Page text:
If you wonder why people are after the owner of wikilinks to arrest and try him for various things, its because by all his actions he has shown to be criminally and morally corrupt and does not care what he does to other people. Those whose support him don't care for those they use either. There is getting the truth out there and then there is Criminal carelessness.

    Here is to the Truth!

    • Morten Sorensen · 1414 days ago

      I disagree with what you have to say but will fight to the death to protect your right to say it?

    • Eddie · 1413 days ago

      Its sad.. I'm sure the people who support WikiLeaks only support it online rather than publicly. The internet allows people to let the dark side (no starwars pun intended) of themselves out and a lot of people take advantage of it.

      • rene · 1412 days ago

        the internet is more public then real life. Public means in front of or in the midst of other people. What is more public then the internet?

    • Amt · 1411 days ago

      What Wikileak did is what any good news agency should have done. Truth should be based on facts which Wikileaks have provided.

      Now you have a right to not to read it, close your eyes and relax hoping the world is fine around you. But you have no right to tell others what they can or cannot think. If we have some bad secrets, we have to face it. And start working on why we reached to that level of lies and deception. And what can we do to change and avoid it in future.

    • Particle · 1286 days ago

      that is a rather naive and reductionist description of WikiLeaks you are using. the main point of WikiLeaks is to "OUT" clandestine operations which for the most are actually illegal by international law. if PayPal or the swiss PostFinace cuts of WikiLeaks and then tells the press that this had absolutely nothing to do with getting heat from certain agencies, then they simply lied to the people. if they are so morally confident about their decision, why not tell the public so? it's exactly this shadow world, which seems nonexistent in your thoughts, that WikiLeaks attacks.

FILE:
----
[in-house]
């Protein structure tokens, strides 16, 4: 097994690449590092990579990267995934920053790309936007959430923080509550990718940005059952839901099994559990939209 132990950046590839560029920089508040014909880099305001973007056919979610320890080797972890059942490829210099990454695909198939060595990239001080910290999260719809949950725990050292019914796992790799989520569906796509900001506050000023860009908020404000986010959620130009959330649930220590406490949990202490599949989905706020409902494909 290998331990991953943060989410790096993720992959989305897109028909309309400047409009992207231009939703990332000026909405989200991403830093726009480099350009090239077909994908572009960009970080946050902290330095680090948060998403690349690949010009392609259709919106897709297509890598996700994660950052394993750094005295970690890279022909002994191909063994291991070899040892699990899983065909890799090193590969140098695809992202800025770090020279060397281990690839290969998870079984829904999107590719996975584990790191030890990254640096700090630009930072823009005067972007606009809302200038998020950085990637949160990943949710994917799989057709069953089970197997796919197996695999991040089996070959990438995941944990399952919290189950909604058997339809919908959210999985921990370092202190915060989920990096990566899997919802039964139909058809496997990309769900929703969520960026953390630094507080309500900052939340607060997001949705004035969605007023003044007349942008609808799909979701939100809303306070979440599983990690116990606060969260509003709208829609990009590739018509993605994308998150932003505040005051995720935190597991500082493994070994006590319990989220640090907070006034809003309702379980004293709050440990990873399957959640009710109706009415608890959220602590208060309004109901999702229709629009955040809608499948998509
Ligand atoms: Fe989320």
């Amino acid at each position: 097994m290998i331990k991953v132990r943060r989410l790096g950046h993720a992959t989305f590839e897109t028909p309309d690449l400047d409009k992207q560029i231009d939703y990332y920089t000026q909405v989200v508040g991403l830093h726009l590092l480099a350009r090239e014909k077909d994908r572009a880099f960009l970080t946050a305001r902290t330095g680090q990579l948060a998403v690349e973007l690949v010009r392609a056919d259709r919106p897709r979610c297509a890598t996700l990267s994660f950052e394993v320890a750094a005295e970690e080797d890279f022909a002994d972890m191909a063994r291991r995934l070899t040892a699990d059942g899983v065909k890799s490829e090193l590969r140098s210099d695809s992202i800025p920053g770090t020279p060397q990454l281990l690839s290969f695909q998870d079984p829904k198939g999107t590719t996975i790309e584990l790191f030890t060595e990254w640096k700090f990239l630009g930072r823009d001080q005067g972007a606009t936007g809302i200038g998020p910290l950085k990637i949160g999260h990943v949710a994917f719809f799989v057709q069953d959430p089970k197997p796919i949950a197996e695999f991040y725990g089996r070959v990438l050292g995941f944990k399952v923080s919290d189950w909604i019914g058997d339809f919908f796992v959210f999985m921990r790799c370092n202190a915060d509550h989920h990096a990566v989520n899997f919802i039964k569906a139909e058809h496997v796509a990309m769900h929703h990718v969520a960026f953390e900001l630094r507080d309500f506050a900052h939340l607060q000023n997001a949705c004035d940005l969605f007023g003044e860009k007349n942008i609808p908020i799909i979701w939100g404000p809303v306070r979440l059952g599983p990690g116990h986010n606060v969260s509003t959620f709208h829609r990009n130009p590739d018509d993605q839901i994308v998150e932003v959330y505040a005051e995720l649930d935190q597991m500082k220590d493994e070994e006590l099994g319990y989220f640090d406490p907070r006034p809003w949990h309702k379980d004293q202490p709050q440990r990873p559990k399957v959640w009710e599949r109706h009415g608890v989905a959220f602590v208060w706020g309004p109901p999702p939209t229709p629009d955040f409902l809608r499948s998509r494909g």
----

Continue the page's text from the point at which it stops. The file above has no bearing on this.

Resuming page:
• Anonymous · 894 days ago

      Yes, they outed U.S. Imperialists from stirring up more trouble in the middle east for their own selfish ends.

    • Jack · 621 days ago

      Why would anyone want to DDOS you. You forgot to leave the motive for the action. Were you doing someone wrong, have a disgruntled worker? why did you get DDOS? Most people don't just randomly DDOS someone.

  3. what is the point of all this ?

  4. bla · 1414 days ago

    So be afraid, very afraid to take any actions. It doesn't matter if you disagree with something. Shut up and think of all the bad things that can happen to you if you dare to change the world.....

    • McGee · 1412 days ago

      Yeah, we should just shut up and watch TV, because we're merely citizens. We're not governments, they're the only ones who can DDoS stuff...

      WAY TO GO, SOPHOS PEOPLE

      • Anonymous · 1335 days ago

        The price of apathy is to be ruled by evil men - Plato.

    • jesse_a_b · 923 days ago

      This article is biased : LOIC cannot be harmful to your computer as they say here.

    • Anonymous · 259 days ago

      Because joining in on a DDOS attack accomplishes oh-so-very-much.

      How about they do something USEFUL and non-assholish?

  5. CrankCase · 1414 days ago

    Laws are made by rotten, corrupt politicians to send people hiding under their little rocks in fear. It comes to a point where people must decide whether they be a lion or a sheep, whether they forever be like a child that is frightened of the bullying teacher, or a grown adult that can strike back.

    • timandm · 811 days ago

      I'd like to say I knew an honest politician once.... but I can't.... I completely agree that there are times when people MUST challenge the laws... No doubt.... But when these actions hurt innocent law abiding citizens, they aren't being done to change the world for the better...

      So, how is that relevant here? Well, if you join a group in which you don't really know the other members...AND you aren't completely aware of everything they're doing.... You're likely to end up on the wrong side... These groups can be misused the same way politicians misuse they're powers to take over the government and oppress the people...